They are made of a material called ZAMAK, which is an alloy of Zinc, Aluminum, Magnesium and some other materials. Not exactly a hardened steel gear, and they get a bad rap, but many of them are still in service after more than 50 years.

I have some that are a bit loose on their shafts and sleeving them with bronze may be a good solution. I think you would want to make sure there is some form of keying to prevent the bushing from rotating int he gear, or maybe some Loctite product will work.

Steve

magic9r
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Post by magic9r » Wed Aug 08, 2007 9:13 am

Clamp it to a face plate & indicate to center. then bore it. That way you take no risks with the teeth as you can clamp inside the gear root diameter,
Regards,
Nick

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Rich_Carlstedt
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Post by Rich_Carlstedt » Wed Aug 08, 2007 1:10 pm

The classic way to bore finished gears, is to place a dowel pin in three equal places around the gear and chuck on them.
The important thing is for the pins to be as close to the pitchcenter of the gear as possible !
The pins may even be soft metal, as long as they are all identical in Diameter.
As a rule of thumb as long as the pin is slightly above the OD of the gear, it will work. the concept is that the spaces between the teeth are all identical and therefore concentric to the pitchcenter.
Zamac casting produce a challenge because of the brittle nature of the material.
I would chuck it up on the outside of the gear, and then place a pin temporarilybetween two teeth and use your dial indicator agisnt it (!), then recheck it in several places around the gear to confirm repeated indicator readings.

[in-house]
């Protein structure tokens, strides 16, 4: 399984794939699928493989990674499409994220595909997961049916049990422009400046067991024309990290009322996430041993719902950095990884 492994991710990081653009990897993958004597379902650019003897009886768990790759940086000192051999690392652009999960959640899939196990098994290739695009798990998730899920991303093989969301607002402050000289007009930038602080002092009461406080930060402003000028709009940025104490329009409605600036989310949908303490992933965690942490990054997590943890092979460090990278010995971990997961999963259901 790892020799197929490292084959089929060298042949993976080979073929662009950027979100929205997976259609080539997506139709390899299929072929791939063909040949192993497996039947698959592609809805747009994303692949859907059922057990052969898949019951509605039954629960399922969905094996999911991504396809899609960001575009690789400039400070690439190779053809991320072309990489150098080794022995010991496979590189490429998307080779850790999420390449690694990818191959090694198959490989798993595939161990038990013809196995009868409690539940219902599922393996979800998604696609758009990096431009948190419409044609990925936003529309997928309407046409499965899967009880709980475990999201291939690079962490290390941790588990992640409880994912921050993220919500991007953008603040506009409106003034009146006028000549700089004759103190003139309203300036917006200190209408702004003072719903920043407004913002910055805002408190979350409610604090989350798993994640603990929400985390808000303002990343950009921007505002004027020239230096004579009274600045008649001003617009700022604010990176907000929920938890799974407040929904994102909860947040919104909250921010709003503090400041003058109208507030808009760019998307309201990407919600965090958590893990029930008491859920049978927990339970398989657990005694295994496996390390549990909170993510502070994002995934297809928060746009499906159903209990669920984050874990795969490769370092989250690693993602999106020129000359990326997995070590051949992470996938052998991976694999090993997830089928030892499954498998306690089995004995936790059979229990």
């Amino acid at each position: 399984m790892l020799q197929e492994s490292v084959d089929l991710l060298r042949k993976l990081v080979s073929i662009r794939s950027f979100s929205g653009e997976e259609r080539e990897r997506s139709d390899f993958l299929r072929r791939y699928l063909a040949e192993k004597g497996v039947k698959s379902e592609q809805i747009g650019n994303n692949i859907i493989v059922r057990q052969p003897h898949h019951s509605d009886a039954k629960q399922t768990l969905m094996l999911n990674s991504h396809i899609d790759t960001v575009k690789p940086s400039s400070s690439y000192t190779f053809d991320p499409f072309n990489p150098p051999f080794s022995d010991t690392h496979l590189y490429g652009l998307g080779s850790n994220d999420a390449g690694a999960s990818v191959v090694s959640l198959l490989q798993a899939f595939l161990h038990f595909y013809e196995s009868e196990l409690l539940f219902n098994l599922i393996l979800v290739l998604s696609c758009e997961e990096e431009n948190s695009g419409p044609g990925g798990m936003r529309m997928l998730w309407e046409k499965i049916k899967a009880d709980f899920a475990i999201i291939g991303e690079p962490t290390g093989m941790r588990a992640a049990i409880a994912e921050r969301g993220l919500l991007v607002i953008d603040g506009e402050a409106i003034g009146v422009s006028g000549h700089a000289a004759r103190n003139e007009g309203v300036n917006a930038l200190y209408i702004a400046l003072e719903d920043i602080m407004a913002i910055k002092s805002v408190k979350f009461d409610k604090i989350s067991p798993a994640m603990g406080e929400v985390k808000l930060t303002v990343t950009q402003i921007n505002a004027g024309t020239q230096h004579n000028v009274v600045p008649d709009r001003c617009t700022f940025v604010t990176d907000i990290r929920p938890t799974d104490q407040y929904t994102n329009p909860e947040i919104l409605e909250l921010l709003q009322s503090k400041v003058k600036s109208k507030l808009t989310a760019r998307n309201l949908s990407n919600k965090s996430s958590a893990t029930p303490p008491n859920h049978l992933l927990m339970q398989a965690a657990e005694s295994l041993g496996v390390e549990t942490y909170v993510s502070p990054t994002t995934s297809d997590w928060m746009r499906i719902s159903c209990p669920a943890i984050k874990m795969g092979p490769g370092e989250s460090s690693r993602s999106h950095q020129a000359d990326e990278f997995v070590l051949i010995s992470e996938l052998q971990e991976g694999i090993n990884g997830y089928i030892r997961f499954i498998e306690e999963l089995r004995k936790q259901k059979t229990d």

If so, then the gear is centered. if not, place carboard shilm between the teeth and jaws and recheck.

Most modern gears are concentric to the OD from the start, but do not " Assume" this !
Rich

gzig5
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Post by gzig5 » Wed Aug 08, 2007 1:12 pm

Thomas,
I recently had to rebore a 24 tooth gear for reversing lever on my Craftsman 12x36. I took a hunk of aluminum about an inch long and 1/4" larger in diameter than the gear, chucked it in the three jaw and bored it to the OD of the gear. I left a shoulder for the gear to rest on inside so it would be square. Before removing from the chuck, I marked the position and number of each jaw on the OD of the bushing. This lets me remove and re-install with a pretty high confidence of everything running true. After removal from the chuck I cut a slit down the length of the bushing which allows it to clamp on the gear. Put gear in bushing, align in chuck and then bore the gear ID. Takes longer to describe than to do. Resulting gear works perfectly.

Soft chuck jaws would acomplish the same thing, but I didn't feel like messing with the square holes. If you had a lot of parts to do, that would definitely be the way to go. Hope this helps.
Greg

EDIT: I just realized that depending on the diameter of the gear you are working with, the bushing may not be the best way becaus of the large diameter. But, I have done this using steel pipe and PVC pipe for the bushing material.

thomas harris
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Post by thomas harris » Wed Aug 08, 2007 4:13 pm

Rich_Carlstedt wrote:The classic way to bore finished gears, is to place a dowel pin in three equal places around the gear and chuck on them.